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"Give a man a fish, you have fed him for a day. Teach a man to fish, and you have fed him for a lifetime."

I don't need no deserted island cookbooks, just a damn fishing pole.


The Kama Sutra.


I'm going to have MY desert island retrofitted with the internets (and a lifelong subscription to cooksillustrated.com). That should about cover it.


I'm not a big user of cookbooks (I can't seem to get through a recipe straight -- I'm prone to improvisation), but since baking is not something easily improvised (relying as it does on chemistry), I have been known to bring along favorite cookie and quick-bread recipes when I travel. Everything else can be improvised, half-remembered, or -- last resort -- found (in some version) online.
Why not decide now what you want to cook, and jot down recipes for the stuff that's too complicated to remember?
(Oh, and the cookbooks I use the most? "Fannie Farmer" and "Greek Meze Cooking." Not quite the helpful information you were looking for, I know.)


I'm choosing to interpret this as "cookbooks I actually use as opposed to all the others.  I mean, the James Peterson might look good on my desert island coffee table and makes a good read, but I'm not any more likely to use it there than at home.  And I hate to be obvious but number one has to be Joy.  I grew up in a Fannie Farmer household; it was a sad day when I learned my parents had raised me on an inferior general purpose cookbook.

The rest:

The Complete Meat Cookbook.  Too many "charming" anecdotes scattered throughout, but lots of great information.  If my desert island has a steady supply of port tenderloin, I shall not want.

King Arthur Flour's Baker's Companion.  Like I said, the books I use.  Within its purview, as good as Joy.

All About Braising.  A cookbook following culinary fashion that is actually worthwhile.  Sure, there are a number of recipes I'll never try, but less than one would expect in a book of this kind.  And the vegetable dishes are quite good.

Sicilian Vegetarian Cooking.  A modest book, but one I return to over and over.  Especially useful if the island does not have a ready supply of pork tenderloin.

Honarable mention: We Called It Macaroni, by my homegirl Nancy Verde Barr.  I don't really need a general Italian cookbook at this point, but I'd want this one around for the pictures of Providence back in the day.

la depressionada

i pack for a 2 month as I would for a 2 day, so i would take no cookbooks. my philosophy is anything i need i can buy and if i can't i probably don't need it. i do bring my own pillow however.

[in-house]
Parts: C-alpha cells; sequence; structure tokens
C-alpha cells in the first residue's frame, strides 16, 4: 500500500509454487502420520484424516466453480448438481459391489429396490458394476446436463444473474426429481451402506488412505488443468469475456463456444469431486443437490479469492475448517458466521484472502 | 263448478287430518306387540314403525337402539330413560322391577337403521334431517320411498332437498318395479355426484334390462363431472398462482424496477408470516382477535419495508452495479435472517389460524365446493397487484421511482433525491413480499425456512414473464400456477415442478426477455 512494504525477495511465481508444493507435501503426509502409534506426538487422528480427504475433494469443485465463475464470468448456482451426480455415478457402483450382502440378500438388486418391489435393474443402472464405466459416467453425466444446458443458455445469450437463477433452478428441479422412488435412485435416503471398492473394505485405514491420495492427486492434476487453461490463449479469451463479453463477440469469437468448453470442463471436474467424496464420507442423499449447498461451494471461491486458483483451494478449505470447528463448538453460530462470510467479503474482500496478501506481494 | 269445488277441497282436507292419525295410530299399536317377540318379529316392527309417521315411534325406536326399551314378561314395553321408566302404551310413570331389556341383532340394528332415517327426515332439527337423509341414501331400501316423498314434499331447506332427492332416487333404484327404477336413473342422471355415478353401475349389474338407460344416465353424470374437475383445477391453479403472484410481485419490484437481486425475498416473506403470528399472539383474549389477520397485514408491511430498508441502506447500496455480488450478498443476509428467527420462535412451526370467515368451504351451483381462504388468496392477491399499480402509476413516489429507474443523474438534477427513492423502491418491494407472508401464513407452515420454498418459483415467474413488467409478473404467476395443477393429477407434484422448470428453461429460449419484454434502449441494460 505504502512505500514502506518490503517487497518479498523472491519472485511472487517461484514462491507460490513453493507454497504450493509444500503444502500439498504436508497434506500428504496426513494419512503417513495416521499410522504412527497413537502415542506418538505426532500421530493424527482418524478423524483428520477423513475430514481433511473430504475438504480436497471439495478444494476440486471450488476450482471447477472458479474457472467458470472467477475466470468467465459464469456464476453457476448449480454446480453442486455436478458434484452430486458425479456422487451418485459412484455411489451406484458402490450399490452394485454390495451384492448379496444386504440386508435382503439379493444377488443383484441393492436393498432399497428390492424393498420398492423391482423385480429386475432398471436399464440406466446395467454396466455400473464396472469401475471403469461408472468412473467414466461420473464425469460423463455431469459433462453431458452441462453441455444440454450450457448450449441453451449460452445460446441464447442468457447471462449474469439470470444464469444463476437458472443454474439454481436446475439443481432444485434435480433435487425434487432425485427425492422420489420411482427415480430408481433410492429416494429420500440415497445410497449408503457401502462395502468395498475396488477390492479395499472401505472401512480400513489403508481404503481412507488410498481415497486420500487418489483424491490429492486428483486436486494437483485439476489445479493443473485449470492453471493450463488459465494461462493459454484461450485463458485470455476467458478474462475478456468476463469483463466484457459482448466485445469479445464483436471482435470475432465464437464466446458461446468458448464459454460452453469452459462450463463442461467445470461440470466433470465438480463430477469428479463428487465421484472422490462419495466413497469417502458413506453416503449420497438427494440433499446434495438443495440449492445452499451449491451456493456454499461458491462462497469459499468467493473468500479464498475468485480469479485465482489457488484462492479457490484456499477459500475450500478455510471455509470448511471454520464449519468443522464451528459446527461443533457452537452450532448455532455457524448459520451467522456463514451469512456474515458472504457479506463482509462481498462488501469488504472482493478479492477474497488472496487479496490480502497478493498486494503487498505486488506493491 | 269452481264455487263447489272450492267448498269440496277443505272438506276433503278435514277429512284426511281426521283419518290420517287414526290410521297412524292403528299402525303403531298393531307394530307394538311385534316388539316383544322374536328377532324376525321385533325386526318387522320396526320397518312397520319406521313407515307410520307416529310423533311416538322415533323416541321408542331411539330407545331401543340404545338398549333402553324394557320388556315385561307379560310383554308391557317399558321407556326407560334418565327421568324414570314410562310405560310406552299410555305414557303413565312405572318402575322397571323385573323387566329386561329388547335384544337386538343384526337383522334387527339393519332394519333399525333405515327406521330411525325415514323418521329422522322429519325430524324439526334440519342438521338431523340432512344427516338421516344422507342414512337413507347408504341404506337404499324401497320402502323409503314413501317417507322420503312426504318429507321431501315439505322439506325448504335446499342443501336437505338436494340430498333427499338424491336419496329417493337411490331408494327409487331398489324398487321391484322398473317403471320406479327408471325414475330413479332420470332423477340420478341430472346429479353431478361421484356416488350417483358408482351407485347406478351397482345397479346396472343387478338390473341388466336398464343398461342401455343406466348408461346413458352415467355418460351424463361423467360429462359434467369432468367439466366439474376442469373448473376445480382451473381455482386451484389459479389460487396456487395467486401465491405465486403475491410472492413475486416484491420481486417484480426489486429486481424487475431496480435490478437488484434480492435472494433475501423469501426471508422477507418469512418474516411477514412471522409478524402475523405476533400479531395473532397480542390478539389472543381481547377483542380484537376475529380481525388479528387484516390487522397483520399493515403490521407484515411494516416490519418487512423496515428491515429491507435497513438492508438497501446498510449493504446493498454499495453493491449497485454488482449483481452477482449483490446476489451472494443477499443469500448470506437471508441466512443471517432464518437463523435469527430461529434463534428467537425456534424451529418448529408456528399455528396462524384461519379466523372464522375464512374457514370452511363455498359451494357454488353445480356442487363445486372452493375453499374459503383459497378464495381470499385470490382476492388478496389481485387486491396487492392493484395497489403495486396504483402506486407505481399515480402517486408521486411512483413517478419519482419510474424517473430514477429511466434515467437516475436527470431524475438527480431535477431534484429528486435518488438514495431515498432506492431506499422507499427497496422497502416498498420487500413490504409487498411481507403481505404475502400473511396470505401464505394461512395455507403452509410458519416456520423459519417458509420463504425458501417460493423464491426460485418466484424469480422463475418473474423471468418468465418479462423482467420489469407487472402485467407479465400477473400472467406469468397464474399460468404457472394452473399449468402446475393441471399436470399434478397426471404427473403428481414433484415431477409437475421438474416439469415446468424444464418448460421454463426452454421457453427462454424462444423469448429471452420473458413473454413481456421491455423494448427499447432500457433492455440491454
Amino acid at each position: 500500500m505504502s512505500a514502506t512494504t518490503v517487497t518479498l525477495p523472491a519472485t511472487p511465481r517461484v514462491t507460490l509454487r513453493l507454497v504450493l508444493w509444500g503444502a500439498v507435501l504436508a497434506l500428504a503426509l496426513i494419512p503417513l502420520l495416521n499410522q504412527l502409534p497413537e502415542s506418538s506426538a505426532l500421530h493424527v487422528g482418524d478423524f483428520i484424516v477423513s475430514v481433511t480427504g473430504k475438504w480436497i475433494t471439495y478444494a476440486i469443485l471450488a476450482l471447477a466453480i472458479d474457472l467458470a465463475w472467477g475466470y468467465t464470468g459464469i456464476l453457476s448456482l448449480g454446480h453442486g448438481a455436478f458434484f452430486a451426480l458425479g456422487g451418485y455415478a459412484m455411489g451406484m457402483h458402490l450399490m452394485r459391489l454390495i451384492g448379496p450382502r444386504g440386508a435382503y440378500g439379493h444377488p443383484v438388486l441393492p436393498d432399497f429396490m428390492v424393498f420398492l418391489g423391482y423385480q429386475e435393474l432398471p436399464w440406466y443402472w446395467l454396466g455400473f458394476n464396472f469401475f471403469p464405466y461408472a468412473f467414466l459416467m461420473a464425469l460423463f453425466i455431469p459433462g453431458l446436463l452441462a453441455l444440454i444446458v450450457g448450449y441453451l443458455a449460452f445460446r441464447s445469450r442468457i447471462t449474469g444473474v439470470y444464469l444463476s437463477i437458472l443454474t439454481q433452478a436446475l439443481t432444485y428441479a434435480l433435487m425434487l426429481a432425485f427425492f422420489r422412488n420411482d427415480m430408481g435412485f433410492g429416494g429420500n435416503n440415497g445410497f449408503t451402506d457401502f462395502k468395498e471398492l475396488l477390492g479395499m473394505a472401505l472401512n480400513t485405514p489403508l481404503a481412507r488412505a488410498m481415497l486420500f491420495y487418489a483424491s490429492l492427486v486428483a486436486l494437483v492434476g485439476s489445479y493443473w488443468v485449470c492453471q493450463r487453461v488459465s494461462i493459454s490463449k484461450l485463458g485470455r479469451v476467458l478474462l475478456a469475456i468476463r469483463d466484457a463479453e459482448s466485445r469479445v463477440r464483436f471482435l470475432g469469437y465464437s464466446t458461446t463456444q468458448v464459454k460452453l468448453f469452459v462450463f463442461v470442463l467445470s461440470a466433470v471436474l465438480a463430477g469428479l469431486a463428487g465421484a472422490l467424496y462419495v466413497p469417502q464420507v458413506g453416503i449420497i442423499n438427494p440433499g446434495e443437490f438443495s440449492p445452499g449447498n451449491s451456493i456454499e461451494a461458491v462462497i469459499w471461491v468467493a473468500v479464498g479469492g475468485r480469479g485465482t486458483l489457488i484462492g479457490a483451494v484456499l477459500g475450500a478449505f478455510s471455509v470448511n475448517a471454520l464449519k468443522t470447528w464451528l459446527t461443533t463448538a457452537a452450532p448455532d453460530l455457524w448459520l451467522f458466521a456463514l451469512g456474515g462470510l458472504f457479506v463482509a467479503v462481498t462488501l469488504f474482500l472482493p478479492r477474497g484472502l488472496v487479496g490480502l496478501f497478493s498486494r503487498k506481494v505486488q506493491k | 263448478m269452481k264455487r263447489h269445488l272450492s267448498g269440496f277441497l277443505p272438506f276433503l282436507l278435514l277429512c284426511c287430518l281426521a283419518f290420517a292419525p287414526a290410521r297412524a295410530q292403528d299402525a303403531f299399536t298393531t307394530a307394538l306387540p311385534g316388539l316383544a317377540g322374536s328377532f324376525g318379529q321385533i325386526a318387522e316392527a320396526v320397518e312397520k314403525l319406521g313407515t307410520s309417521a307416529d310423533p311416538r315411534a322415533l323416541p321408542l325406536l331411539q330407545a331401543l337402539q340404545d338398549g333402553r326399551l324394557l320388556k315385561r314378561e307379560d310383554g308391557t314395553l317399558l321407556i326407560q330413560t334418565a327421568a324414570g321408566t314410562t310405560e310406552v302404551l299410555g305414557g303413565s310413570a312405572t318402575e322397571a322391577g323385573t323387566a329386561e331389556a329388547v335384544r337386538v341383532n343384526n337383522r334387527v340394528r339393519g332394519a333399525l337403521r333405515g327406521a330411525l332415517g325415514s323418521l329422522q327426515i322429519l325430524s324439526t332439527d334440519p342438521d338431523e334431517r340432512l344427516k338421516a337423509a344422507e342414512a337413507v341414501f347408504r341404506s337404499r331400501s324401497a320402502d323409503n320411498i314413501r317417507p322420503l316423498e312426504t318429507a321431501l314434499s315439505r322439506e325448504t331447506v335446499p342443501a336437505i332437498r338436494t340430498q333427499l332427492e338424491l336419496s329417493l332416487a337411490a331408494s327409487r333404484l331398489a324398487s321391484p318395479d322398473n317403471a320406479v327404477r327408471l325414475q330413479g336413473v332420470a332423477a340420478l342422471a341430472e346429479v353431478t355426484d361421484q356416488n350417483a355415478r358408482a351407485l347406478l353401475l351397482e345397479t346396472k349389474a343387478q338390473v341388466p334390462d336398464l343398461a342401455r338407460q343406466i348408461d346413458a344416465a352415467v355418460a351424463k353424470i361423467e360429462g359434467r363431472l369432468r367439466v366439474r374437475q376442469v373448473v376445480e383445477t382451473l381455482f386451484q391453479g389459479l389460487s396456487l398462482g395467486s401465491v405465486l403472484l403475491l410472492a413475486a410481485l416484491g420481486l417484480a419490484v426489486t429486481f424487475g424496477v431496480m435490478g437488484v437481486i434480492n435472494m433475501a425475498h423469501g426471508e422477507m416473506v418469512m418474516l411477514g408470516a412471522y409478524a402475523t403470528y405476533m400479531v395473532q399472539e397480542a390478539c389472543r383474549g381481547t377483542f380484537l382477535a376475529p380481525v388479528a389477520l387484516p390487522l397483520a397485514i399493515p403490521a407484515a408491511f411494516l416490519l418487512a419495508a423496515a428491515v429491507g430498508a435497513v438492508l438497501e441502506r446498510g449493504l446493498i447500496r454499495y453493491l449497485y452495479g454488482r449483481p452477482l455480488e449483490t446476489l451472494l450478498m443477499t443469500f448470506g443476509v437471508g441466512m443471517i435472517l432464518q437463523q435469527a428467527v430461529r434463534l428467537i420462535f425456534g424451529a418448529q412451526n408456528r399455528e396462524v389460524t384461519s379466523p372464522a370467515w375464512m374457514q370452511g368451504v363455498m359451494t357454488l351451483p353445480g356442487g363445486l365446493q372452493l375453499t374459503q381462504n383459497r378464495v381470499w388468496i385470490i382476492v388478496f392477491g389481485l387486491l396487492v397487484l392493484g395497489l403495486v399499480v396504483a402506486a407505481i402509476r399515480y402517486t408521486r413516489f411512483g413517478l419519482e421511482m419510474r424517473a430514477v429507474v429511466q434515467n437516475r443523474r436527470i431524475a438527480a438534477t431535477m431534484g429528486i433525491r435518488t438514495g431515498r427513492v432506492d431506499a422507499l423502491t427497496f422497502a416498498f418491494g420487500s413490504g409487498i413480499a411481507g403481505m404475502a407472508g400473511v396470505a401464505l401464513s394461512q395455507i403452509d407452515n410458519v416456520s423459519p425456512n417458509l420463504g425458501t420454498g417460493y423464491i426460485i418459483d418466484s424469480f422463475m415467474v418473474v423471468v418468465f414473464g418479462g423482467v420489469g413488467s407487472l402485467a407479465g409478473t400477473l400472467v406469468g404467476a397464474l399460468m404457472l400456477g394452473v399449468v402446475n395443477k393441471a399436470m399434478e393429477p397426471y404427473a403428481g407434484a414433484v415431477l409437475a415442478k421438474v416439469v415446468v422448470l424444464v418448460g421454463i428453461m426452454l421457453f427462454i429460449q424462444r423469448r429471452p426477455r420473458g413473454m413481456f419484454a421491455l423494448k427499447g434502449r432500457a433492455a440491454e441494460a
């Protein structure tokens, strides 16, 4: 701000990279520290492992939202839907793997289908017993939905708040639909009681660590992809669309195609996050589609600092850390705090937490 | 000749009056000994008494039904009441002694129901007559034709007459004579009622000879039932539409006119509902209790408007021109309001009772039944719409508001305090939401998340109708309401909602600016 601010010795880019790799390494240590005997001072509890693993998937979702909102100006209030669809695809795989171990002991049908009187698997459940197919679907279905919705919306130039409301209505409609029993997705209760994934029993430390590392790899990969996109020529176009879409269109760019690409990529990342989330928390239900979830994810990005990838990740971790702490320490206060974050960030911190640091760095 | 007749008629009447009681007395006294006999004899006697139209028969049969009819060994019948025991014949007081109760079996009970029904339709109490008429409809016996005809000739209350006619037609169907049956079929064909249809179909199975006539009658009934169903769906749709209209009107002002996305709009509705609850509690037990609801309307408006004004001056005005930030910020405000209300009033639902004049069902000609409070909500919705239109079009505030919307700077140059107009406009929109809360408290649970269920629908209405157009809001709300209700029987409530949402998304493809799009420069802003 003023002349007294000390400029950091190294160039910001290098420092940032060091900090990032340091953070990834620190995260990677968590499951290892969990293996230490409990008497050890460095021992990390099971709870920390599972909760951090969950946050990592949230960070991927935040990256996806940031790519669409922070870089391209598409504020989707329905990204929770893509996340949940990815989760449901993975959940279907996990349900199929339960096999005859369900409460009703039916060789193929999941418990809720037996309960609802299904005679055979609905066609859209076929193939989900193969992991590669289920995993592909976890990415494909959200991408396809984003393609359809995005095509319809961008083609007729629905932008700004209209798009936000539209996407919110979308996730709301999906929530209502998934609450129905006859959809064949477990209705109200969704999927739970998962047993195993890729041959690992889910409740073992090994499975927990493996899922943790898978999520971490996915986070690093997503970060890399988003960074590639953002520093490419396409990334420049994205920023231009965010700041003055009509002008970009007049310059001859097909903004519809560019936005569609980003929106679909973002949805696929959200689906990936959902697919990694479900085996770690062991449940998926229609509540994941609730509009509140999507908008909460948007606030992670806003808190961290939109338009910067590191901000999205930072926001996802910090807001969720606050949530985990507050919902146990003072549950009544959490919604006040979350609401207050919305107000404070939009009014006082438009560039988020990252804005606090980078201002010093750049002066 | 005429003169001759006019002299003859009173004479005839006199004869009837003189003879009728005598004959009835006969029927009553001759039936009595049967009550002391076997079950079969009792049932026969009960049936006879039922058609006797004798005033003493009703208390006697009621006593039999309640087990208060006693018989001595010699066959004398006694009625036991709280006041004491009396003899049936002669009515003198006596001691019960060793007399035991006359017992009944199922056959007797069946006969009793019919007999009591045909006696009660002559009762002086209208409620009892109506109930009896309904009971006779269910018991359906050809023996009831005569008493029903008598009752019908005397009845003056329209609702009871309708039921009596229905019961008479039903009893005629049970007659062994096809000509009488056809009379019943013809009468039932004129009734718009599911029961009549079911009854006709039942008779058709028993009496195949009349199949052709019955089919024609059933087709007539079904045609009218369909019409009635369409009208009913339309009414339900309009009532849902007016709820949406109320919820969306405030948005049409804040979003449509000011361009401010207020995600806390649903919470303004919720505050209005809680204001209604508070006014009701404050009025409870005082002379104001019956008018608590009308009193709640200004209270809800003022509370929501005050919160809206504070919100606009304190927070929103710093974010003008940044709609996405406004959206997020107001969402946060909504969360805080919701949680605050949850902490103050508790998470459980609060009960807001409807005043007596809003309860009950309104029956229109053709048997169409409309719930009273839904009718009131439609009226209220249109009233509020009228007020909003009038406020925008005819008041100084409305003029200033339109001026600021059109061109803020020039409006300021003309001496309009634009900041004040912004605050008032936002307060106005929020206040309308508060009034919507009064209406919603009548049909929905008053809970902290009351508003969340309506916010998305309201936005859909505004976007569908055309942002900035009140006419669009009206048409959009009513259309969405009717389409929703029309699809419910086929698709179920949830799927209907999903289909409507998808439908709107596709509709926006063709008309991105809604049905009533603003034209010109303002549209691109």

since i never go anywhere where one could not wear high heels i avail myself of the local availabilities: looking up recipes in barnes and noble, the library, the bookstore -- i am fond of the local juniour league or ladies' auxiliary cookbooks, i also like to go to fundraisers, quilt sales, church picnics, county fairs and parades and chat with the ladies. which ladies? the ladies who will be talking about jam, pie and chowder.

funnily enough this method not only crosses state lines but international lines as well. i've copied down many a recipe in bookstores in the alpes-maritimes and engaged in a spirited discussion about pissalidiere with the hotelier's wife, par example.

i rely on the internets only very circumspectly because for every 15 recipes, maybe 1 will be good (and sometimes the substitutions will be downright scary -- don't have creme fraiche? -- use cool whip and sour cream in equal parts, like that).

la depressionada

i just have to say . . .

the fannie farmer cookbook is in no way inferior to any. the cakes, beans and meatloaf are still among the best out there.

for the greater part of my cooking life, i, too used joy almost exclusively, but frankly now, (after finding a copy about 10 years ago at the strand)for the most part i use what's in my head and larousse gastonomique almost exclusively. (although for italian i am partial to marcella hazan for nothern.) the only time i even consider buying a cookbook these days is if it's regional or somewhat esoteric -- ie cucina ebraica.


I'll agree with you on the cake recipes in Fannie - there are a few that I continue to use to this day. And I don't mean to imply there's nothing good in it, just that I've found Joy to be superior. Its layout is far clearer, I find it more reliable on any kind of ethnic cooking (although one shouldn't expect too much in this line from any of the big general American cookbooks) and it simply has more information. Since most of the time I don't cook from a recipe either, having the general information and resources that Joy has so much of is useful and informative (the King Arthur is the same way, as well as Aidell's meat cookbook.)

I will agree with you on the hazards of relying on the internet for recipes, though. Scary stuff indeed. Hazan is very good and nearly made my list as well.


Warms me to the fins to see all the chatter.
It makes a big difference which Joy you have. The latter-day ones have nothing about squirrels, frinstance, which suggests they are intended for yuppies.
The internet thing is a true issue. It was usenet cookbooks that made me reconsider my commitment to supporting freedom of the press. (Why would I want cookies that look like cat shit?)
Viz Sac's idea, have long been tempted to give Joy of Cooking and Joy of Sex together as wedding gift. First girlfriend evs is marrying a food blogger this month, but it does not seem like the right time.